The decision to protect bankrupts’ pensions from creditors is evidently the right one, so why has there been four years of uncertainty? Denise Fawcett, Pitmans pensions and insolvency partner, discusses.
The Court of Appeal has finally handed down a long awaited judgment that, contradictory to a decision made in 2012, confirms a bankrupt individuals’ pension will be safe from creditors.
The long awaited decision means pensions payments can only be claimed (as income) if it is being drawn while the individual is still bankrupt; an untouched pension is safe.
In the 2012 Raithatha v Williamson case, the court ruled that a bankrupt could be forced to draw down a pension (now available from the age of 55 following the governments’ pensions reforms last year) and the trustee in bankruptcy could take a portion of the bankrupt’s pension income. Clearly this decision was wrong and would add to a bankrupt’s financial despair.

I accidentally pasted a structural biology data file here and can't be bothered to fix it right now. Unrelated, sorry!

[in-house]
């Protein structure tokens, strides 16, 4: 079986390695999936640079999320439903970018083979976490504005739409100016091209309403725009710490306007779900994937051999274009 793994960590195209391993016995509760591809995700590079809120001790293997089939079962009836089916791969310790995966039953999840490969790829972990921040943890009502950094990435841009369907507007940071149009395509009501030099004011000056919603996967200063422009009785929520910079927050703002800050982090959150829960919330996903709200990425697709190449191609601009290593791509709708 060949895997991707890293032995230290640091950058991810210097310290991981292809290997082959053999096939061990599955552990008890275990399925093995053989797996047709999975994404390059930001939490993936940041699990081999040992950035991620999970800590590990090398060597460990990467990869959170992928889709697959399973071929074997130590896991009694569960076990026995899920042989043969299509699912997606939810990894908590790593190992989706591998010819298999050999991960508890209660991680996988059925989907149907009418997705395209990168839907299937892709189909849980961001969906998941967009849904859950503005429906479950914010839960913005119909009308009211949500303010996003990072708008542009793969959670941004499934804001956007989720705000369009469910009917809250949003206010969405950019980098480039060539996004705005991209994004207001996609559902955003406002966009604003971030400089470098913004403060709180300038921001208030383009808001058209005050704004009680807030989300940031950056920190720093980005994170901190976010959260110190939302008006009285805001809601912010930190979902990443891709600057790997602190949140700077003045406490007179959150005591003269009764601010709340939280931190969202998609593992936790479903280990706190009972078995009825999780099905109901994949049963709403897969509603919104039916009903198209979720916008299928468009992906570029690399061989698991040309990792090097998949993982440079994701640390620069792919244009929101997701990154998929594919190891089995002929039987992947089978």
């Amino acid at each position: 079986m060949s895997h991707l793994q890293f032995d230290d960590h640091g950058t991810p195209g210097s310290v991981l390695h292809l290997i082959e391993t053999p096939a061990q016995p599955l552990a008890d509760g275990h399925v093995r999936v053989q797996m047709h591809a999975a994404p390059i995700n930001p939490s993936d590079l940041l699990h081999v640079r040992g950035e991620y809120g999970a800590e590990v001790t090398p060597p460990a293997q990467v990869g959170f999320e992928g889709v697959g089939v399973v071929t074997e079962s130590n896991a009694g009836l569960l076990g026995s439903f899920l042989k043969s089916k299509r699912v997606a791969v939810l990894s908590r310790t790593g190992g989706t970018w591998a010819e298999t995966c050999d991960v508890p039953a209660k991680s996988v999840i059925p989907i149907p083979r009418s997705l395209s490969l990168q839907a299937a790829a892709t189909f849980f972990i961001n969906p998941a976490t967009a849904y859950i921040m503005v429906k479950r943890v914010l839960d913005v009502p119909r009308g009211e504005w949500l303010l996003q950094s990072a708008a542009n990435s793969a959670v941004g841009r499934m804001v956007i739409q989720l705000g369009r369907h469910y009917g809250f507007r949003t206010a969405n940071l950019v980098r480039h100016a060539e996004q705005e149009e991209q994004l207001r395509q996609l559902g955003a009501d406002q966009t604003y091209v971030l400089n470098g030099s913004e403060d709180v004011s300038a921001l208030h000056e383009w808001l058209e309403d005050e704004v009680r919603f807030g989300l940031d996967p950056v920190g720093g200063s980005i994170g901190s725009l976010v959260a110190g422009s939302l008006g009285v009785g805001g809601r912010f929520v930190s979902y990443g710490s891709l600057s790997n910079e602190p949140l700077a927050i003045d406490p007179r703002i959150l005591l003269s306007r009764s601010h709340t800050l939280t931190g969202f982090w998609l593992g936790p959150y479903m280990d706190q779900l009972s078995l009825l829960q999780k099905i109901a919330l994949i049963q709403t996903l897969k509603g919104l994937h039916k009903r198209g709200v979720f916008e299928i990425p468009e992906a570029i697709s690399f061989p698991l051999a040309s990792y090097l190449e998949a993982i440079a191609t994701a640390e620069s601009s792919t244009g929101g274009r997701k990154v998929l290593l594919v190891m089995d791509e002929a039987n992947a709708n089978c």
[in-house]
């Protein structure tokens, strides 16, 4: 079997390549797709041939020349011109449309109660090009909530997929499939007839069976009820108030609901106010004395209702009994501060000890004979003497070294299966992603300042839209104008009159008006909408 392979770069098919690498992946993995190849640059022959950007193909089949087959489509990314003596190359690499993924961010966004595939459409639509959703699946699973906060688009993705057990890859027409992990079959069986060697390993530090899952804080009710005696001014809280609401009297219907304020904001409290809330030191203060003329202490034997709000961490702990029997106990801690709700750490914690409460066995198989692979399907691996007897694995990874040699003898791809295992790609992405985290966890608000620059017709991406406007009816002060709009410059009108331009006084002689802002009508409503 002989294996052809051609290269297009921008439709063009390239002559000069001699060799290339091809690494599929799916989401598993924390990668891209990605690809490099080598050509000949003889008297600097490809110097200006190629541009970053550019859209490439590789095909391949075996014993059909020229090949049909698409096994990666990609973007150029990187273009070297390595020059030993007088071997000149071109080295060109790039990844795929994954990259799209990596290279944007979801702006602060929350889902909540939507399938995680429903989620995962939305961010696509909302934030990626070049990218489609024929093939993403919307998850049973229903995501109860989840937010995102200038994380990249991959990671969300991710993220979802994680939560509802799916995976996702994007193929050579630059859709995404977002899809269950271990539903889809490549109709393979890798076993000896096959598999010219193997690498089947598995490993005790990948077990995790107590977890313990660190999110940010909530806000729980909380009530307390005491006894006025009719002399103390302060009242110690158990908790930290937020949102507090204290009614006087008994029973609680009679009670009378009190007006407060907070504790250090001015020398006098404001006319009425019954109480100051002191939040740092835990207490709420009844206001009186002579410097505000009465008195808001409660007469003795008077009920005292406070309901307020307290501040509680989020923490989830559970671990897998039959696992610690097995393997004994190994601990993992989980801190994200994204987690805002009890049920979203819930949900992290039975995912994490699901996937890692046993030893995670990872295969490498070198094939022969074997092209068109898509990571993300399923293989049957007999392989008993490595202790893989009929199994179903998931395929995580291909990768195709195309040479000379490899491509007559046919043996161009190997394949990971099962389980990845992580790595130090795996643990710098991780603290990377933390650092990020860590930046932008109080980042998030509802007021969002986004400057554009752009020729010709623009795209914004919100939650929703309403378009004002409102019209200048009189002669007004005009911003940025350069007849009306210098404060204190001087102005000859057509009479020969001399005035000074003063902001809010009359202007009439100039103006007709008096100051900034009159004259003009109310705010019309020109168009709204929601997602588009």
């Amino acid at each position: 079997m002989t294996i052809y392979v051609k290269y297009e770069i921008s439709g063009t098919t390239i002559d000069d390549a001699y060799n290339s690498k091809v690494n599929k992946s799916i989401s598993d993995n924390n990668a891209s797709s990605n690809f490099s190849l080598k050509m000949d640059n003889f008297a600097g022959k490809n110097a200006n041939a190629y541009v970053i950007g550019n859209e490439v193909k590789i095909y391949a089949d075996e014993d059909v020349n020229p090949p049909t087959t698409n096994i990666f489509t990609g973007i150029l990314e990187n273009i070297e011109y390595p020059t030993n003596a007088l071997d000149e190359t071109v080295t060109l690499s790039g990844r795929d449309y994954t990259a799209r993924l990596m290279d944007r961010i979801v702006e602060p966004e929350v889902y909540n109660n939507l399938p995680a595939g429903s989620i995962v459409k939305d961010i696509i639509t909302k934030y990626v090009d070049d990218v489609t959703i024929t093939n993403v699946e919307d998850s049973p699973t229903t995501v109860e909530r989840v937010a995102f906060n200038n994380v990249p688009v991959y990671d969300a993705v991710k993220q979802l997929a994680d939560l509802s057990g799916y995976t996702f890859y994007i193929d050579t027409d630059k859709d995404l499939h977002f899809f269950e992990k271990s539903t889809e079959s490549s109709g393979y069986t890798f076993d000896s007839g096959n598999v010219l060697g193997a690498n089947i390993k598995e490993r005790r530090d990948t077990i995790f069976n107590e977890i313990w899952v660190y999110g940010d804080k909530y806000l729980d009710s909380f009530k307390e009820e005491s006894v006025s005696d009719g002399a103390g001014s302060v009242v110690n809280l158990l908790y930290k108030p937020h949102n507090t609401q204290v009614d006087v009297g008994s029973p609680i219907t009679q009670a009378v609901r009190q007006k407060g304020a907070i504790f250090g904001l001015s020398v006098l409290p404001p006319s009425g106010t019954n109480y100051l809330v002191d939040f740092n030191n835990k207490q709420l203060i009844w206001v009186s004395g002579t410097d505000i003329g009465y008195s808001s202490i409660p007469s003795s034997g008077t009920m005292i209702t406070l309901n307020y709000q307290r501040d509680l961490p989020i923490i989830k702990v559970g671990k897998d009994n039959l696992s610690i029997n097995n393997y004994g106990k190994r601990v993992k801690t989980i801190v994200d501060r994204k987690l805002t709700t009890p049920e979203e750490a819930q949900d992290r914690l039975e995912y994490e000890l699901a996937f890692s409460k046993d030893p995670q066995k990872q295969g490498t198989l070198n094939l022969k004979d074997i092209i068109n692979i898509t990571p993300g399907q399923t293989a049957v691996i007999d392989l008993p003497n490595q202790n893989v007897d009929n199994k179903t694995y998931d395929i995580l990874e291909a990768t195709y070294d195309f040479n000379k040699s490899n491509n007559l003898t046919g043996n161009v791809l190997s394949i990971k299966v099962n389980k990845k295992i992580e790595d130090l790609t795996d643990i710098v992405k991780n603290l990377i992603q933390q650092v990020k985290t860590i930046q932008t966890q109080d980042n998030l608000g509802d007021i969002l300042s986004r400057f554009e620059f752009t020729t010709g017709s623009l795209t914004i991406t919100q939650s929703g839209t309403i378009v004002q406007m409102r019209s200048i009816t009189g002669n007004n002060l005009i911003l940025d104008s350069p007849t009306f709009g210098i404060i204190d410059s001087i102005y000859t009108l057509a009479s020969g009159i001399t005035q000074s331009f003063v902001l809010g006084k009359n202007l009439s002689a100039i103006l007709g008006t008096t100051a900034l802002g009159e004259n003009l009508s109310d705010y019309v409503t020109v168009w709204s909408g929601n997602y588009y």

Since the 1999 Welfare Reform and Pensions Act came into force, Trustees had not expected to have access to a bankrupts’ pension. The aim of that act was to protect it. The Raithatha case was contrary to Parliament’s intention.
Although it has taken four years, ultimately the decision was the right one, and both individuals and Trustees will benefit from the clarity this decision provides.
Savers will not be forced to fork out their retirement savings to pay outstanding debts if they have to declare bankruptcy, the Court of Appeal has ruled.